It’s a proven fact fish are attracted to particular colours, so what do you do if you run a home-based venture turning out one-of-a-kind, hand-painted fishing lures, and it just so happens that you’re colour blind?
That was one of the challenges facing Mike Harris four years ago, when the longtime fishing enthusiast founded Element Custom Baits in a downstairs corner of the Transcona abode he shares with his wife Kelsey and, as of May 13, their newborn son Kiptyn.
"At school, I was always artistically inclined, but I tended to avoid using colour, because I was afraid I’d paint the sky green or the grass purple," says Harris, noting if he ever teed off with an orange ball during a round of golf, he would never be able to locate it, even if it was resting in the middle of the fairway.
“At school, I was always artistically inclined, but I tended to avoid using colour, because I was afraid I’d paint the sky green or the grass purple.” – Mike Harris
He’s not 100 per cent colour blind; he can make out certain reds and yellows, but he has definitely botched his fair share of paint jobs since starting his company, he continues, decked out in a grey, Element Custom Baits T-shirt and matching ball cap.
"Thankfully, I have my wife to set me straight. Lots of times I’ve shown her something I thought was a certain shade and she was like, ‘Uh, sorry, that’s pink, not blue.’ So yeah, definitely a big shout-out to her."
Harris, 36, distinctly recalls sitting in the back seat of his parents’ car at the age of four or five, and staring out the window every time they drove past a body of water — be it a lake, river or stream — all the while wondering what was moving around "down there." His parents weren’t the type to go fishing, mind you, so he had to wait until he was 18 and had a vehicle of his own to finally begin satisfying his Neptunian curiosity.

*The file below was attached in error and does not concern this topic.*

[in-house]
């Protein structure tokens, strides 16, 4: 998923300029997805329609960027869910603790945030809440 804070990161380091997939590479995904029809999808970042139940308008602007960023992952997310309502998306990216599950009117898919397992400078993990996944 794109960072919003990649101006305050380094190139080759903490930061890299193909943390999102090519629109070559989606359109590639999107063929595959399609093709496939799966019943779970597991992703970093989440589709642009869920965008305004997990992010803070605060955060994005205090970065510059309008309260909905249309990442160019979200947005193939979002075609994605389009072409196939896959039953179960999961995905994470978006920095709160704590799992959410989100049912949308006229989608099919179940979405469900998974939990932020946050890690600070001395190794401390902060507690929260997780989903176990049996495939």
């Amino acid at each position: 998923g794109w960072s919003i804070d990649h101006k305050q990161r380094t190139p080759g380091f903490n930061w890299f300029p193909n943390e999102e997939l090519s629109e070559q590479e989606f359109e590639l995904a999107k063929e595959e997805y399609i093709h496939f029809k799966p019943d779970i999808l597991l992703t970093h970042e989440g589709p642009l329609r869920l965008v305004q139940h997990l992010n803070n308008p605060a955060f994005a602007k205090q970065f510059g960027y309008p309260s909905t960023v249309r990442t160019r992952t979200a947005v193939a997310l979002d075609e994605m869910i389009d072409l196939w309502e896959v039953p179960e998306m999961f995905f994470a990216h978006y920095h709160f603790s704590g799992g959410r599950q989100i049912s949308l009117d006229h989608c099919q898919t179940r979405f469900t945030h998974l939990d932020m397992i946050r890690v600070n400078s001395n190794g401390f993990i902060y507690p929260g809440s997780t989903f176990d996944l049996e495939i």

He started off ice fishing on the Red River, near Lockport — he didn’t own a boat back then, so that was the simplest way to get into the sport, he determined — and was hooked immediately, no pun intended. A civil engineering technologist by profession, he continued to fish every chance he got, a pattern that increased after he was introduced to Kelsey, an avid angler herself, nine years ago.
Here’s the thing: lures can be rather expensive, especially those meant to attract musky at Lake of the Woods, his preferred fishing hole by a country mile. Harris was shopping for lures in the spring of 2017, ones that would have set him back a fair bit, when he became convinced he could craft something similar for a fraction of the cost. He purchased a set of plastic lure bodies, also called blanks. Utilizing his artistic chops, he then painted each using a compressor and airbrush kit he bought at a local hardware store.
Not only were his creations a hit with Nemo & Co. — elated is the word he chooses to describe his feelings the first time he got a bite using a lure he designed — they also proved popular with his fellow piscators. After he began posting photos of his output on Facebook and Instagram, he was inundated with messages from people wondering how to get some for their own tackle boxes.
By the fall of 2018 he had registered his business name, Element Custom Baits (because people who drop a line are often braving the elements, he puts it) and began fielding orders from every corner of the continent, and as far away as Europe. Things were going along swimmingly until December of that year, when he woke up one night around 2 a.m. feeling exceedingly dizzy.